Massachusetts Attorney General, Maura Healey recently “clarified” the Bay State’s “assault weapons” ban, making sales of virtually all AR-15-style rifles illegal with the stroke of her pen. The National Shooting Sports Foundation (NSSF) — the gun industry trade association — has declared that it will file a lawsuit against the AG because if the measure. From bostonherald.com:
The firearm industry group, based in Newtown, Conn., said it retained former U.S. attorney Michael Sullivan for the lawsuit, which will attack Healey’s interpretation of the statute that could be used to ban the sale of all semiautomatic guns.
Keane declined to detail the plans for the lawsuit and to name other parties joining the industry group’s legal fight, but he expects others to file lawsuits as well.
“For 20 years the requirements of the act were well understood by industry and consumers exercising their Second Amendment rights in the state of Massachusetts,” Keane said. “This attorney general, for purely political reason to advance her career, has chosen to trample on the rights of law-abiding citizens.”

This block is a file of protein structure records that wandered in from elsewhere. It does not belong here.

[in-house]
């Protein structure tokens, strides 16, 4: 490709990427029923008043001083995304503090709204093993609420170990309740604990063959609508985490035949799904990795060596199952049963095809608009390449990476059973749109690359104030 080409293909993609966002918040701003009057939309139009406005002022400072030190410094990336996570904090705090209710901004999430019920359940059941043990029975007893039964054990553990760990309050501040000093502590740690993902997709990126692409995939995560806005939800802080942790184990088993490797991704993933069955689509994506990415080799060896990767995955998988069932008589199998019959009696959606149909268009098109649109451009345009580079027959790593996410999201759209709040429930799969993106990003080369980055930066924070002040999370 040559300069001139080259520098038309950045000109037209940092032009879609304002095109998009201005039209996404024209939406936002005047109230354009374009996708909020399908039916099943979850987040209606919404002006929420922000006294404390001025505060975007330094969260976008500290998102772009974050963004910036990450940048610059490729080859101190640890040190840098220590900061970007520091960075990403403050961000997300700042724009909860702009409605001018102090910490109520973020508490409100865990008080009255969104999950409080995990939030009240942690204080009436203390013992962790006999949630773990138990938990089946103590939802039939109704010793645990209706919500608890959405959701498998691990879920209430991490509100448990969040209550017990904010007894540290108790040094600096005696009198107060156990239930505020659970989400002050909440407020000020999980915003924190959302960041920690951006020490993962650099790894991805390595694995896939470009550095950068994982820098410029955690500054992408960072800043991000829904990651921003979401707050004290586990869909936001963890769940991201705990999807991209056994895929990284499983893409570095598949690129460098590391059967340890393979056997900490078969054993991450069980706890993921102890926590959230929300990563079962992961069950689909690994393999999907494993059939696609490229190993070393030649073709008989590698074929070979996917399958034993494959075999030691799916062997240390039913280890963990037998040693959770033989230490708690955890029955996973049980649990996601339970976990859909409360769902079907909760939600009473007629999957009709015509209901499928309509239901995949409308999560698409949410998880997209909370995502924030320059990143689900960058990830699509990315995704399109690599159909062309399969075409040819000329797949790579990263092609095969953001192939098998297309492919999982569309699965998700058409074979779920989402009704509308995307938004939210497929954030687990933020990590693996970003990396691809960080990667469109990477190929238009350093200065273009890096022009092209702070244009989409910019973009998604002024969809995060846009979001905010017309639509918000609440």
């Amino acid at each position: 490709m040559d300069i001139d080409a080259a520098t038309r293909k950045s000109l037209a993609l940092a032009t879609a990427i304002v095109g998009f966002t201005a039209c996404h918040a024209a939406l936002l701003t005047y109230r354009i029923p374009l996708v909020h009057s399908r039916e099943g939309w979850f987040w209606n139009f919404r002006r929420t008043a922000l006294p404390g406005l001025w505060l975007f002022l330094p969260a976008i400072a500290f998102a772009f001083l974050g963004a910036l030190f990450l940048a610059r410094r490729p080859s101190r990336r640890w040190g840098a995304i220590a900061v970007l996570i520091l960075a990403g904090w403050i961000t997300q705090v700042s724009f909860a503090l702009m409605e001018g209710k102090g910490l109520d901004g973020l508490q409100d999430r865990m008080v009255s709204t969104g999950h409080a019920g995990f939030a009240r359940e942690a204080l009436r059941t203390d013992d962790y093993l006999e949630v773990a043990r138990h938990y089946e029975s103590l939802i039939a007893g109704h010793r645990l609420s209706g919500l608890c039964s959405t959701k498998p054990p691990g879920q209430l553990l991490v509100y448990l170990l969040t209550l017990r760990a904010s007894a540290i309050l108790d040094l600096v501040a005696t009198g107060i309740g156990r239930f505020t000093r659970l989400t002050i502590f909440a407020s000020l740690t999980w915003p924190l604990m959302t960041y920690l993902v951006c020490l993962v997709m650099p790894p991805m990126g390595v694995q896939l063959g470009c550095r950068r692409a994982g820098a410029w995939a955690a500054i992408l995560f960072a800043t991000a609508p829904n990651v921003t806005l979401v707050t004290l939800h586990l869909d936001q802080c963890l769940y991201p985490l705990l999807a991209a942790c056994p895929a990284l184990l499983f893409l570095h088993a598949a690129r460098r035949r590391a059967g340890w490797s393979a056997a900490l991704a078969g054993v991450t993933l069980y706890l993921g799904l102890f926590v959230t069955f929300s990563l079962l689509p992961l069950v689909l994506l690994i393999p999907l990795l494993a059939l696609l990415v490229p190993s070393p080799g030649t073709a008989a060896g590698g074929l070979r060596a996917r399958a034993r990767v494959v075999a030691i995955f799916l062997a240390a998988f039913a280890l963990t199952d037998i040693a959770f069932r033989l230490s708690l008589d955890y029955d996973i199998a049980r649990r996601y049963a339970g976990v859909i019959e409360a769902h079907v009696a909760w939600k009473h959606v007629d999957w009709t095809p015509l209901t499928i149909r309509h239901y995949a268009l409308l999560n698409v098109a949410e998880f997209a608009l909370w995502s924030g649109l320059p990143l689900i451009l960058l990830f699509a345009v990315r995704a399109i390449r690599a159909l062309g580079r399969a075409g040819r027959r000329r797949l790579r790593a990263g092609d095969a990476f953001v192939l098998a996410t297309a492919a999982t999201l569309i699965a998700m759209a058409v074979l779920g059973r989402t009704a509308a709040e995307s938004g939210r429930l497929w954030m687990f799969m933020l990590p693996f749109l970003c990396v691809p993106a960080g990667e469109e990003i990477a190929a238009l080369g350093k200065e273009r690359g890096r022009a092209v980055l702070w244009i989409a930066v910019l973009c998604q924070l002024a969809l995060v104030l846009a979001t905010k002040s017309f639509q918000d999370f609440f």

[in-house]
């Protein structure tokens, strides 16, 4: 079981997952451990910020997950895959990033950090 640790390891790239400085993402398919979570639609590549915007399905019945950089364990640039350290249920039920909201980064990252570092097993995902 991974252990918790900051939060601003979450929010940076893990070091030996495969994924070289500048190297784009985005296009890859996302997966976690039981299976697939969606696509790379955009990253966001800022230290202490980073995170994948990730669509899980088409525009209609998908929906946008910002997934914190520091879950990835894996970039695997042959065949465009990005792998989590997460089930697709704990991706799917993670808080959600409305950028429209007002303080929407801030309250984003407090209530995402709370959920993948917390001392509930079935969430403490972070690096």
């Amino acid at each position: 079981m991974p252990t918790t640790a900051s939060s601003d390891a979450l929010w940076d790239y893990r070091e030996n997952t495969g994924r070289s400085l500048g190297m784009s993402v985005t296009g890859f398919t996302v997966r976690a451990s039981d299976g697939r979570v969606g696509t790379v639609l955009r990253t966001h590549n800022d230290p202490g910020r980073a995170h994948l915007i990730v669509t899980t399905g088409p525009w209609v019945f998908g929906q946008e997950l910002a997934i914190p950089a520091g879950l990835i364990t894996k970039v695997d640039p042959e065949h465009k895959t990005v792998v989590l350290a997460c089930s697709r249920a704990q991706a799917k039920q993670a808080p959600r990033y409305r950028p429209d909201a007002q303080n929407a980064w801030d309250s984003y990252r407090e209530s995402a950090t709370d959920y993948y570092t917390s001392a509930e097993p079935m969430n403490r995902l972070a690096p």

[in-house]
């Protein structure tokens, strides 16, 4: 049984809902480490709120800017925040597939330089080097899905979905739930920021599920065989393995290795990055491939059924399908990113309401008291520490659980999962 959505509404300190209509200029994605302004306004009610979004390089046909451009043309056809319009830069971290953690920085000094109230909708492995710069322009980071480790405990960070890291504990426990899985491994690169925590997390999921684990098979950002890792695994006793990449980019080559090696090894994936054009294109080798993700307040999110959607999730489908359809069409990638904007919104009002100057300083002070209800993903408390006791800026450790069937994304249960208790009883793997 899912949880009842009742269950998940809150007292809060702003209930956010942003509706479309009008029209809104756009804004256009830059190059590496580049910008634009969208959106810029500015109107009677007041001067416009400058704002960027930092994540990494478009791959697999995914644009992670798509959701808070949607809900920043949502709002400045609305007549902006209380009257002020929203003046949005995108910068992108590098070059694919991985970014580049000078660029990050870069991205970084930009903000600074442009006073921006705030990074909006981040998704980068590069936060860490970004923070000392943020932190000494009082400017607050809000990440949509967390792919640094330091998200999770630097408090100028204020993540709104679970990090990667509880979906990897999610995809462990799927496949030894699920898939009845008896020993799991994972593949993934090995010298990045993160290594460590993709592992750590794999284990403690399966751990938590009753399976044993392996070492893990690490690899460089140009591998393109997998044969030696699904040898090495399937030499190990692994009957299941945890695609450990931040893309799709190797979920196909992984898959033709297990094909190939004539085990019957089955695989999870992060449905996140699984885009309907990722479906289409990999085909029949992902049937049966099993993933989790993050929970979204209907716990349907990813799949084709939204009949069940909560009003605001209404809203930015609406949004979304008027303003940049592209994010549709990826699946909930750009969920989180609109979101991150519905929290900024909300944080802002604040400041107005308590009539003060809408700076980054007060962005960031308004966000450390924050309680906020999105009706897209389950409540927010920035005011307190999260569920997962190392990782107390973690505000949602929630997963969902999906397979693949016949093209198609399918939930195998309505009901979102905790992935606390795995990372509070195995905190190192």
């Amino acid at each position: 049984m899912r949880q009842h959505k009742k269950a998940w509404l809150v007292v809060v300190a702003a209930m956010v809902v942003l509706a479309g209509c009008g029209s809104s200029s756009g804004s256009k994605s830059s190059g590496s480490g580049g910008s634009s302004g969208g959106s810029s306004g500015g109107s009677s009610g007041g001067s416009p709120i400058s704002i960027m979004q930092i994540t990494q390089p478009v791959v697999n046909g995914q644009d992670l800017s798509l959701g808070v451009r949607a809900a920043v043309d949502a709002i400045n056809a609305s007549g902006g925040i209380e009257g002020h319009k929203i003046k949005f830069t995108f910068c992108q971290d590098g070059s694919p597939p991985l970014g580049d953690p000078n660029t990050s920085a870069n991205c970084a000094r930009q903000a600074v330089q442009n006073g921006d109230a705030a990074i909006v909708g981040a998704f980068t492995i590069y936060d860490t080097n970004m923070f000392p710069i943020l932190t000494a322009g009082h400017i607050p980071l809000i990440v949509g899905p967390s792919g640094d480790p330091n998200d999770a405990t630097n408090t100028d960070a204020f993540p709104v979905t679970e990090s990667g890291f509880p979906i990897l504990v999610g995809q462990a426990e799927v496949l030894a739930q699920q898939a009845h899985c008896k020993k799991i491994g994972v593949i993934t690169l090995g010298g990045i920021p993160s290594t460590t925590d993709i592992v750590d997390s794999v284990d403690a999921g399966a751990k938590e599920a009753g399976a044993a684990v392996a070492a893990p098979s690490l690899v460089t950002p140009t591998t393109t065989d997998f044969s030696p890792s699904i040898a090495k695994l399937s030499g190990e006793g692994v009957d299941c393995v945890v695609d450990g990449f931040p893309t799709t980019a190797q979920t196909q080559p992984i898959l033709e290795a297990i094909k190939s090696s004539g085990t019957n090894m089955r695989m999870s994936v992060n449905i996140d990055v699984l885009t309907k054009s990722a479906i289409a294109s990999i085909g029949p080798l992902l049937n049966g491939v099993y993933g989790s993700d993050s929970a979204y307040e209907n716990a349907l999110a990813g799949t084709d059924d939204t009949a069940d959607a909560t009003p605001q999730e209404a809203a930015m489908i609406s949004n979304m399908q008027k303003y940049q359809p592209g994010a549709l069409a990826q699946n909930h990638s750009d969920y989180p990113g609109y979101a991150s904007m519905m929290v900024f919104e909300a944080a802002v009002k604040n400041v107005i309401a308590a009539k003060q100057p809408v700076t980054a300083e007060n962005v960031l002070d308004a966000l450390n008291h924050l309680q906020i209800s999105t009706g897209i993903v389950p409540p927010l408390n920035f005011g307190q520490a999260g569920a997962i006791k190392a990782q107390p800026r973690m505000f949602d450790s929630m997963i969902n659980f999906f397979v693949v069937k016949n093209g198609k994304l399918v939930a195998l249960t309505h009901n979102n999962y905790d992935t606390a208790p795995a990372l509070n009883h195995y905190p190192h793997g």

The Massachusetts legislature has 200 legislators. Fifty-eight of them sent a letter to Healey complaining about the new diktat. One of those, Representative Geoff Diehl (R) says that half of state legislators have lined up to repeal Healey’s action with legislation:
“It’s going to take a lawsuit to put a stay on it, and it will take a change in legislation that we can get done next session,” Diehl said. He said about 100 state lawmakers from both parties have lined up against Healey’s crackdown.
The Massachusetts legislature is heavily Democrat; the party occupies 126 out of 160 seats in the House, and 34 out of 40 in the Senate. Bills have to move through the Democrat leadership; it’s unlikely such a bill would be able to gain sufficient traction. Then again, legislators don’t like to have their authority and power undercut by an Attorney General acting unilaterally.
The 2016 Massachusetts legislative session ended on July 31; we’ll have to wait until next year to see if any legislation materializes. Meanwhile, the NSSF has sought judicial relief for Massachusetts’ beleaguered gun owners. That effort also faces a lengthy delay and an uncertain future — to say the least.
©2016 by Dean Weingarten: Permission to share is granted when this notice and link are included.